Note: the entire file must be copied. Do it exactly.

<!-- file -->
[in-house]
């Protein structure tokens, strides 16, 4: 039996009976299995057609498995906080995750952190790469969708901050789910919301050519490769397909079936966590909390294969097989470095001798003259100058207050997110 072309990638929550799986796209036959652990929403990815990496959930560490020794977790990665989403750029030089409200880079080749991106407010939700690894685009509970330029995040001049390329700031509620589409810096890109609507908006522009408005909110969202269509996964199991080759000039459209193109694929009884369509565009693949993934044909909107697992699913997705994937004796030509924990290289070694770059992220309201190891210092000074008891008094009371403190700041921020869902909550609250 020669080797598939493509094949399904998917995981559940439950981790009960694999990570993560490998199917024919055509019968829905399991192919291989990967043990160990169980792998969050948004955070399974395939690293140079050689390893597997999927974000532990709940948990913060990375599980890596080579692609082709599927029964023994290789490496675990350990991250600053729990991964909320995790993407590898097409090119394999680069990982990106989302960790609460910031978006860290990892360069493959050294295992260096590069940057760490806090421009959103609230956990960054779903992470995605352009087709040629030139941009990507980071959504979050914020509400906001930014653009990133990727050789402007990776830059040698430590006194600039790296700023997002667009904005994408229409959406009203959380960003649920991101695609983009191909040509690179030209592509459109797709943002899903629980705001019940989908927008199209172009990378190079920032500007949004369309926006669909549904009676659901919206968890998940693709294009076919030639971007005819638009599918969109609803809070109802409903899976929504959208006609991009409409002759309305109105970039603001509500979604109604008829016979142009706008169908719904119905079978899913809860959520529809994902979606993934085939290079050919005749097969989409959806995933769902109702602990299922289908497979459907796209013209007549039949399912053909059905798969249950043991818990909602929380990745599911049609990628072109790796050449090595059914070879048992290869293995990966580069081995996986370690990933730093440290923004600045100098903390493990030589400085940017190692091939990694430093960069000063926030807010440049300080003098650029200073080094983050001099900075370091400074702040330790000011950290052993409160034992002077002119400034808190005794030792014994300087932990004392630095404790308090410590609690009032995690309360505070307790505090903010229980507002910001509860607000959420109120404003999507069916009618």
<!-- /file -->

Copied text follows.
[in-house]
């Protein structure tokens, strides 16, 4: 039996009976299995057609498995906080995750952190790469969708901050789910919301050519490769397909079936966590909390294969097989470095001798003259100058207050997110 072309990638929550799986796209036959652990929403990815990496959930560490020794977790990665989403750029030089409200880079080749991106407010939700690894685009509970330029995040001049390329700031509620589409810096890109609507908006522009408005909110969202269509996964199991080759000039459209193109694929009884369509565009693949993934044909909107697992699913997705994937004796030509924990290289070694770059992220309201190891210092000074008891008094009371403190700041921020869902909550609250 020669080797598939493509094949399904998917995981559940439950981790009960694999990570993560490998199917024919055509019968829905399991192919291989990967043990160990169980792998969050948004955070399974395939690293140079050689390893597997999927974000532990709940948990913060990375599980890596080579692609082709599927029964023994290789490496675990350990991250600053729990991964909320995790993407590898097409090119394999680069990982990106989302960790609460910031978006860290990892360069493959050294295992260096590069940057760490806090421009959103609230956990960054779903992470995605352009087709040629030139941009990507980071959504979050914020509400906001930014653009990133990727050789402007990776830059040698430590006194600039790296700023997002667009904005994408229409959406009203959380960003649920991101695609983009191909040509690179030209592509459109797709943002899903629980705001019940989908927008199209172009990378190079920032500007949004369309926006669909549904009676659901919206968890998940693709294009076919030639971007005819638009599918969109609803809070109802409903899976929504959208006609991009409409002759309305109105970039603001509500979604109604008829016979142009706008169908719904119905079978899913809860959520529809994902979606993934085939290079050919005749097969989409959806995933769902109702602990299922289908497979459907796209013209007549039949399912053909059905798969249950043991818990909602929380990745599911049609990628072109790796050449090595059914070879048992290869293995990966580069081995996986370690990933730093440290923004600045100098903390493990030589400085940017190692091939990694430093960069000063926030807010440049300080003098650029200073080094983050001099900075370091400074702040330790000011950290052993409160034992002077002119400034808190005794030792014994300087932990004392630095404790308090410590609690009032995690309360505070307790505090903010229980507002910001509860607000959420109120404003999507069916009618």